At today’s weekly general audience, streamed live from the library of the Apostolic Palace, Pope Francis began by saying, “In our continuing catechesis on prayer, we now consider the mystery of creation.”

It was noteworthy that the general audience was bring held in Laudato Si’ Week, a week established by the Vatican to mark the fifth anniversary of the publication of Francis’ Encyclical “Laudato Si’ On the Care for our Common Home” on May 24, 2015. In addition, the Vatican Dicastery for Promoting Integral Human Development that is behind this week also announced the celebration of a special Laudato Si’ anniversary year that will run from May 24, 2020 to May 24, 2021.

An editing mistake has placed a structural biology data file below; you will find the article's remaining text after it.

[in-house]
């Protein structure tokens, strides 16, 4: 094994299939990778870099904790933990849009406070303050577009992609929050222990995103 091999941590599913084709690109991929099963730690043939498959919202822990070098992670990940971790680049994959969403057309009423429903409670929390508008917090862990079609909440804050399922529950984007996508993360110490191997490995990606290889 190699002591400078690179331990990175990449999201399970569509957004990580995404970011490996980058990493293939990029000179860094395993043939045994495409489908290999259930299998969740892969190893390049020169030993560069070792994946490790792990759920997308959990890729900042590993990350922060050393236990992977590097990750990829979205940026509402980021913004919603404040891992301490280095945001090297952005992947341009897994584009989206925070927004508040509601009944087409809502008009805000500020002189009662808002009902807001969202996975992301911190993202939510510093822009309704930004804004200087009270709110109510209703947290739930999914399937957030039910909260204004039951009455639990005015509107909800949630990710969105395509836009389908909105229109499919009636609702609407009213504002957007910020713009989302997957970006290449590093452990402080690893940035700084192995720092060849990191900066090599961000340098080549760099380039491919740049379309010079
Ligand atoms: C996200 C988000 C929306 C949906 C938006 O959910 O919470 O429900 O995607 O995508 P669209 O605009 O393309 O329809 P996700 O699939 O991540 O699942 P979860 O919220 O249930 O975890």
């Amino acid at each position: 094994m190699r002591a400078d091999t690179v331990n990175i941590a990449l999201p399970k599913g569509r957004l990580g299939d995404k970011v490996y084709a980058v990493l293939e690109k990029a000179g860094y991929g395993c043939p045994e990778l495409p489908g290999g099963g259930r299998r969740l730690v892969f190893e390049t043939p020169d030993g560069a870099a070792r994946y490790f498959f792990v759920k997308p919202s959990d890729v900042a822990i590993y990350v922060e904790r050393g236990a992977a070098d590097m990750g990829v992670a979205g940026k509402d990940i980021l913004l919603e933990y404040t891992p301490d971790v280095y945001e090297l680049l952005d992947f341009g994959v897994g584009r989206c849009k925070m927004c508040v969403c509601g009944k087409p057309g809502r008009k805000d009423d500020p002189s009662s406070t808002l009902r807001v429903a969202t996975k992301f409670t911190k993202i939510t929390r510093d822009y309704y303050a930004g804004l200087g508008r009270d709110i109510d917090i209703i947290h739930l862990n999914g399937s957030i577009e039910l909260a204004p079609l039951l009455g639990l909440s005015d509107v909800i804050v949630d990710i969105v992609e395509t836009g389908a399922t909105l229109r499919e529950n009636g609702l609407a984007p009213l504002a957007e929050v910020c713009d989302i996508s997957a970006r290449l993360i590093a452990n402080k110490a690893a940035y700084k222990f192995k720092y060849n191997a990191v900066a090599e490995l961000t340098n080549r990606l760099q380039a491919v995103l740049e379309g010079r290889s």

“The first pages of the Bible,” said Francis in his catechesis, “resemble a great hymn of thanksgiving for the goodness and beauty of creation, whose grandeur awakens a sense of wonder within the human heart and a desire to pray. The awe-inspiring immensity of creation stirs us to contemplate the mystery of our own being. Though we may experience the weight of our insignificance, we are not nothing. Prayer assures us that things do not exist merely by chance, and that our relationship with God is the source of our nobility.   (vaticannews photo)

The Pope went on to explain that, “Men and women, by nature, may be almost nothing; yet by vocation, they are children of a great King! Amidst the difficulties and trials of life, prayer sustains our appreciation and gratitude, for it gives vigor to our hope. The hope of those who pray can in turn help others to realize that life is a gift from God; that hope is stronger than despair; that love is stronger than death.”